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Christian worker challenges ‘anti-Islam’ dismissal at Court of Appeal hearing

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Issued on behalf of Christian Concern

Press Release

For Immediate Release

23 June 2014


Christian worker challenges ‘anti-Islam’ dismissal at Court of Appeal hearing

10.30 Hearing at Royal Courts of Justice, The Strand, on Wednesday (25 June)
 
A Christian worker who lost her job after 13 years at Heathrow airport, on the basis of false rumours that she was 'anti-Islam', will be heard at the Court of Appeal in London on Wednesday/Thursday (25/26 June).

Nohad Halawi, who worked in a duty free shop at Heathrow's Terminal 3, had defended a fellow Christian employee who was mocked by fellow Muslim workers for wearing a cross.  Despite unsubstantiated complaints by the Muslim workers that she had behaved in an ‘anti-Islam’ manner, the management  took away her ‘airside’ pass which meant that she was no longer allowed to work at the airport.

Mrs Halawi claimed unfair dismissal and religious discrimination at an Employment Tribunal in 2012 but it ruled that she had no protection under employment law as she was not “technically employed”, despite significant evidence to the contrary.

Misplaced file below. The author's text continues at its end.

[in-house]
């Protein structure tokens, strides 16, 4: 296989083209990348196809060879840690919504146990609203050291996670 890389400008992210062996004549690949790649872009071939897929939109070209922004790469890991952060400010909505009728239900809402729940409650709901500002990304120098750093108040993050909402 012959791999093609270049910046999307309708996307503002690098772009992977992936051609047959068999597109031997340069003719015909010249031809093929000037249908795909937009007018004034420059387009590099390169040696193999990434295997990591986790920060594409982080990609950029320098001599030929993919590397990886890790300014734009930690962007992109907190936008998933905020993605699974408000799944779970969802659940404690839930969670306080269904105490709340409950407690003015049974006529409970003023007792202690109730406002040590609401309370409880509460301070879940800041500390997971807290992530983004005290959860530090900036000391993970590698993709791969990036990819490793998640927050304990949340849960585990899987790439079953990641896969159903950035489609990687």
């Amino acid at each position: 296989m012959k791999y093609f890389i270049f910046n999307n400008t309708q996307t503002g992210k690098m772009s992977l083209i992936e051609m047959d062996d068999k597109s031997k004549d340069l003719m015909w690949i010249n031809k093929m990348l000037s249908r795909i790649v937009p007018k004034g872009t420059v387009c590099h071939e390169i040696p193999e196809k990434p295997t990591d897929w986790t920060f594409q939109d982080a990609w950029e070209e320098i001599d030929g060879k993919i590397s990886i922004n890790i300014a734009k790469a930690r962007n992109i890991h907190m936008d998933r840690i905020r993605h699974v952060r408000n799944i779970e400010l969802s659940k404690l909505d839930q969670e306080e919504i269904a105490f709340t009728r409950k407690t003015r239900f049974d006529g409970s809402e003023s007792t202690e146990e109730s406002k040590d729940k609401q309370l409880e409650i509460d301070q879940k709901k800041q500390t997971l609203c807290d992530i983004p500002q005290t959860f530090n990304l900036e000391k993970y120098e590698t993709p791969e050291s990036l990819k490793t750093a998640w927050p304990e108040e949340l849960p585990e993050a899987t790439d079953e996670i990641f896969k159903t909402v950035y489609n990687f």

She contacted the Christian Legal Centre (CLC) for support and it instructed leading human rights barrister, Paul Diamond, to represent her. At an Employment Appeal Tribunal in October last year, Mr Diamond argued that Mrs Halawi was an employee under European law, and as such should be protected from discrimination. He also argued that the Employment Tribunal should have considered the relationship which existed between Mrs Halawi and World Duty Free and Caroline South Associates, who controlled her working arrangements, as the basis for allowing her to be deemed an ‘employee’, or a ‘worker’ under European law.

Twenty-two of Mrs Halawi colleagues at Heathrow, including other Muslim workers, signed a petition which stated: “We are shocked and saddened by the recent dismissal of our colleague and friend, Nohad, as a result of malicious and unfounded allegations made against her.”

Andrea Williams, CEO of the Christian Legal Centre said: "This is a clear case of injustice involving a Christian worker which was obvious to many of Nohad’s colleagues – including some Muslim colleagues – who signed a petition protesting against her dismissal. In order for us to challenge Nohad’s unfair dismissal, and the unequal treatment of Christians in the workplace, we need a judge to rule that she was in fact employed. This is why we’re supporting Nohad as her case goes to the Court of Appeal this Wednesday."
 
Nohad Malawi’s case at the Court of Appeal will take place at 10.30 on Wednesday (25 June) at the Royal Courts of Justice in the Strand.
ENDS.

For further information/interview:
Garry Selfridge:  07545 696 207
Andrea Minichiello Williams:  07712 591 164
 

 

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